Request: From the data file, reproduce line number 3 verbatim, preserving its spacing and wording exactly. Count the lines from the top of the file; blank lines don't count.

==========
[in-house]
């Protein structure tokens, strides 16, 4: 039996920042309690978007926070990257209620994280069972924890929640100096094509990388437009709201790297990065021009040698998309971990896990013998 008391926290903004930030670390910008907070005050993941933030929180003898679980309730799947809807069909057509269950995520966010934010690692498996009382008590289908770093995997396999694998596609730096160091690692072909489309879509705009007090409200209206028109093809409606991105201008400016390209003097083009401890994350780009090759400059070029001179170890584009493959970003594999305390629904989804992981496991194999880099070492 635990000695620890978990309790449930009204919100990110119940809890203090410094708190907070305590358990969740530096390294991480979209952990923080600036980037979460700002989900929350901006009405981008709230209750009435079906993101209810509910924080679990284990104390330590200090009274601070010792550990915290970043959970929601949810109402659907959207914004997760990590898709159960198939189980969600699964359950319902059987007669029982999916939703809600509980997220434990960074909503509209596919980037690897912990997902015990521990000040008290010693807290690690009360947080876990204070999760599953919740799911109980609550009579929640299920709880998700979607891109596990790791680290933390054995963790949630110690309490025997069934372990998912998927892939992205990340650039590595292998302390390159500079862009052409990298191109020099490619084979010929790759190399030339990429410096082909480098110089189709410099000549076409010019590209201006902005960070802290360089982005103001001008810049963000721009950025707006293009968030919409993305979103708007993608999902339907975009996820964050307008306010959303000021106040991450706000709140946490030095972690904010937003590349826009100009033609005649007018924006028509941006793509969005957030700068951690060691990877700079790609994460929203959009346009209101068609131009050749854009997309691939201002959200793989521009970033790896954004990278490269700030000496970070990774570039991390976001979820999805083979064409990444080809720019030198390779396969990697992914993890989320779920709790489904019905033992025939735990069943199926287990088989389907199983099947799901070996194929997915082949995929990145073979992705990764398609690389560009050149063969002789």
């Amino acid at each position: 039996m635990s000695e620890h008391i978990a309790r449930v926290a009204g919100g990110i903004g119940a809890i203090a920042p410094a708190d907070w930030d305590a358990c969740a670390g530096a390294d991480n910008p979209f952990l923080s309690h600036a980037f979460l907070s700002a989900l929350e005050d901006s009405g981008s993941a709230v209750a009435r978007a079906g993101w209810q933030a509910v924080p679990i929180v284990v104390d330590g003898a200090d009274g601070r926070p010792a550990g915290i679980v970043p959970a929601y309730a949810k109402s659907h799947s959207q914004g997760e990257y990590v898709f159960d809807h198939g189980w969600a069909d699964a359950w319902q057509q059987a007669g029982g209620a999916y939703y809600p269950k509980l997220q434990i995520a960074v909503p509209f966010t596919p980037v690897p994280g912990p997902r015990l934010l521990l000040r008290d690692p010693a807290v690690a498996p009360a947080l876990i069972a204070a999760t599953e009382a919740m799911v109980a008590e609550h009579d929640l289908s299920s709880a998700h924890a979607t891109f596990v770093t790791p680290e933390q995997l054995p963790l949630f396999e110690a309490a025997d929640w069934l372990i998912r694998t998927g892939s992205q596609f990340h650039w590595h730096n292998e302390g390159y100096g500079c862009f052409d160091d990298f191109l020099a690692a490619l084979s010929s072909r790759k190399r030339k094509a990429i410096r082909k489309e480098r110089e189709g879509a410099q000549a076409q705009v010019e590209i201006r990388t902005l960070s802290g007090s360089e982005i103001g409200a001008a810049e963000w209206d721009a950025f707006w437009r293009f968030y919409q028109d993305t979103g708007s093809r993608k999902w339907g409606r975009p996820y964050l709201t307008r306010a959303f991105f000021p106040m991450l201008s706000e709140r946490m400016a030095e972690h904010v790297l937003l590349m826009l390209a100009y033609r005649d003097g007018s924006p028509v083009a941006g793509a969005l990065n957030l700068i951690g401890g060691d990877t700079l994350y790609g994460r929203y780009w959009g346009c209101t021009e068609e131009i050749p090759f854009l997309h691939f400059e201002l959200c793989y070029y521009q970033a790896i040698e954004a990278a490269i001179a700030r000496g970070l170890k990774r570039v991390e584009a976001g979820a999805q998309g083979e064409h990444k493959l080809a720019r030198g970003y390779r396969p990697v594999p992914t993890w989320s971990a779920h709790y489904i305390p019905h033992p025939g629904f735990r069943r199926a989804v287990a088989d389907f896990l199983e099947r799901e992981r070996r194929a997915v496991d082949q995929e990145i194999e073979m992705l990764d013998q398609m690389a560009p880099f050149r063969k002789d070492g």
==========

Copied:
């Amino acid at each position: 039996m635990s000695e620890h008391i978990a309790r449930v926290a009204g919100g990110i903004g119940a809890i203090a920042p410094a708190d907070w930030d305590a358990c969740a670390g530096a390294d991480n910008p979209f952990l923080s309690h600036a980037f979460l907070s700002a989900l929350e005050d901006s009405g981008s993941a709230v209750a009435r978007a079906g993101w209810q933030a509910v924080p679990i929180v284990v104390d330590g003898a200090d009274g601070r926070p010792a550990g915290i679980v970043p959970a929601y309730a949810k109402s659907h799947s959207q914004g997760e990257y990590v898709f159960d809807h198939g189980w969600a069909d699964a359950w319902q057509q059987a007669g029982g209620a999916y939703y809600p269950k509980l997220q434990i995520a960074v909503p509209f966010t596919p980037v690897p994280g912990p997902r015990l934010l521990l000040r008290d690692p010693a807290v690690a498996p009360a947080l876990i069972a204070a999760t599953e009382a919740m799911v109980a008590e609550h009579d929640l289908s299920s709880a998700h924890a979607t891109f596990v770093t790791p680290e933390q995997l054995p963790l949630f396999e110690a309490a025997d929640w069934l372990i998912r694998t998927g892939s992205q596609f990340h650039w590595h730096n292998e302390g390159y100096g500079c862009f052409d160091d990298f191109l020099a690692a490619l084979s010929s072909r790759k190399r030339k094509a990429i410096r082909k489309e480098r110089e189709g879509a410099q000549a076409q705009v010019e590209i201006r990388t902005l960070s802290g007090s360089e982005i103001g409200a001008a810049e963000w209206d721009a950025f707006w437009r293009f968030y919409q028109d993305t979103g708007s093809r993608k999902w339907g409606r975009p996820y964050l709201t307008r306010a959303f991105f000021p106040m991450l201008s706000e709140r946490m400016a030095e972690h904010v790297l937003l590349m826009l390209a100009y033609r005649d003097g007018s924006p028509v083009a941006g793509a969005l990065n957030l700068i951690g401890g060691d990877t700079l994350y790609g994460r929203y780009w959009g346009c209101t021009e068609e131009i050749p090759f854009l997309h691939f400059e201002l959200c793989y070029y521009q970033a790896i040698e954004a990278a490269i001179a700030r000496g970070l170890k990774r570039v991390e584009a976001g979820a999805q998309g083979e064409h990444k493959l080809a720019r030198g970003y390779r396969p990697v594999p992914t993890w989320s971990a779920h709790y489904i305390p019905h033992p025939g629904f735990r069943r199926a989804v287990a088989d389907f896990l199983e099947r799901e992981r070996r194929a997915v496991d082949q995929e990145i194999e073979m992705l990764d013998q398609m690389a560009p880099f050149r063969k002789d070492g």